September 10, 2016 1 Comment
Are Trump and Putin worrying you? Here are Bill and the gang with their take on it.
This has been kicking around for a bit. It’s still valid though, and I suspect there are lessons here for us as well.
The view from the Anglosphere
September 6, 2016 7 Comments
And so the Catholic Church last Sunday recognized St. Teresa of Calcutta as a saint. It was pretty obvious even during her lifetime here on earth, but even in the church bureaucrats gotta bureaucrat. It’s always been so, in fact, that how organizations stay on track, so I’m mostly kidding here.
But she wasn’t. Working with and for the poorest of one the world’s poorest cities, she accomplished miracles, showing their plight to the rich and the powerful.
But her work for the powerless went well beyond the precincts of Calcutta. Her most powerless client was always the unborn, who she worked incessantly to save.
How remarkable it was to hear this small woman at the National Prayer Breakfast in 1994
By abortion, the mother does not learn to love, but kills even her own child to solve her problems. And, by abortion, that father is told that he does not have to take any responsibility at all for the child he has brought into the world. The father is likely to put other women into the same trouble. So abortion just leads to more abortion. Any country that accepts abortion is not teaching its people to love, but to use any violence to get what they want. This is why the greatest destroyer of love and peace is abortion.
The entire address can be read here. It is interesting to note that then-President Clinton and his wife, Hillary, sat stunned through the five-minute standing ovation that answered her address. You, like me, know what side of that controversy we want to be on.
And controversy it has been and continues to be. Here’s a bit from Breitbart about why the left hates her so.
So the questions again present themselves: Why so much hatred? Why so much deep-seated anger against this woman?
Sifting through the literature dedicated to smearing the legacy of Mother Teresa, one discovers that all the arguments against her really boil down to two, which the Left can never forgive: her vocal and intransigent opposition to abortion and her overtly Christian spirituality that moved her to pour herself out for her fellow man.
All the other reasons given—that she provided inferior health care, that she was occasionally irritable with coworkers, that she accepted donations from morally ambiguous characters—are really just a cover for the two that irked the Left to the point of hysteria.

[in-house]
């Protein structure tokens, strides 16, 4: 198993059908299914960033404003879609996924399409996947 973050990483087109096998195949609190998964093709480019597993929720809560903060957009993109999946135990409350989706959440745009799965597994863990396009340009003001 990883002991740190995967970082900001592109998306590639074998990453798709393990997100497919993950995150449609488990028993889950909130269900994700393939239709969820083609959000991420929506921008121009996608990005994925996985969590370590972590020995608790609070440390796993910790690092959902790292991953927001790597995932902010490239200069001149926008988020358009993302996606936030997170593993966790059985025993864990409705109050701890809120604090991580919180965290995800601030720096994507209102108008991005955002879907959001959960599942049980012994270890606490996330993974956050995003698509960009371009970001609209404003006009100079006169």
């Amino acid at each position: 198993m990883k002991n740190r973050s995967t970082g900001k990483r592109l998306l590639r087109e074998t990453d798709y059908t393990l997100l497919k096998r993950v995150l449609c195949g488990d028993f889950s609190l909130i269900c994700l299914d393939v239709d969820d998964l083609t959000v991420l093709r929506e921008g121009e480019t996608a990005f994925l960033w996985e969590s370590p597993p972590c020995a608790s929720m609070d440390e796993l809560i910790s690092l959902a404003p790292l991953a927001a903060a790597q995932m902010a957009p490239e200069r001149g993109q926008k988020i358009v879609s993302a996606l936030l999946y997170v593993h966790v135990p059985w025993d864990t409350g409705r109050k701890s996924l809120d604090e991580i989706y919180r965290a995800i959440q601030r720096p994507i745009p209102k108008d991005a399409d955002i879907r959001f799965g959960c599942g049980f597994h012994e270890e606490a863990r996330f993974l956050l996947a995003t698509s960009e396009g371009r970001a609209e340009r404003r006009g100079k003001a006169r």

And hysteria it has been.
In a noteworthy 1986 essay published by the international abortion giant Planned Parenthood, titled “Mother Teresa, the Woman of My Nightmares,” one gets a taste of the profound odium stirred up by this simple religious sister.
“This very successful old and withered person, who doesn’t look in the least like a woman, especially when she raises her clenched fists in prayer, and who, for us, is a very suspect holder of the Nobel Prize,” Planned Parenthood wrote in its official publication Sexualpedagogik, “has become for us the symbol of all that is bad in motherhood and womanhood, an image with which we do not wish to be associated.”
“You, you nightmare of women! You unliberated, enslaved wives, mothers, nuns and aunts, what do you want from us, who have finally decided that we are going to take control of our bodies, our children, and our destiny into our own hands?” it ran.
Abortion, in fact, formed the centerpiece of Mother Teresa’s definition of poverty and all that is wrong with the world. The three most public speeches of her career—her acceptance of the Nobel Peace Prize, her Harvard Commencement address, and her words at the National Prayer Breakfast in Washington, D.C.—all focused on abortion as the greatest social injustice in the world today.
I have no trouble at all telling between them “Who is on the Lord’s side”. Nor do I have any trouble knowing where I should (and do) stand.
September 2, 2016 9 Comments
Both of us here actually prefer to deal with underlying causes of the problems of our civilization, which is fine but we also realize that current events (and their daily alarms) are also part of our brief. We ignore quite a few, mostly because if you are moderately aware, you will find them easily enough. That’s all well and good, but sometimes we do think we should comment on some of them.
You may have heard that in about a month, America is due to turn over control of the internet to the United Nations. Sounds pretty harmless to most, I suppose. But is it really? Is it a good idea to turn over the last real bastion of free speech to an organization that thinks Cuba, China, and Saudi Arabia are valid choices to judge human rights violations? Doesn’t strike me as a very good idea. Our friend Cultural Limits wrote about this recently, including part of an email dated 2014 from George Soros’ Open Society Foundation that is relevant.
“Our freedom of expression work furthers the free exchange of information and ideas via the media and internet, and proposes to begin to address the free expression and association rights of NGOs. The internet has been a key tool for promoting freedom of expression and open societies — as in the Arab Spring — and is a potential safeguard against monopoly control of information in such places as China and Central Asia,” page 19 of the document notes.
“But it is also presenting underaddressed challenges, including lack of regulation of private operators that are able to decide, without due process procedures, what information is taken off the Internet and what may remain. A ‘race to the bottom’ results from the agendas of undemocratic governments that seek to impose their hostility to free speech on the general online environment. We seek to ensure that, from among the norms emerging in different parts of the world, those most supportive of open society gain sway.”…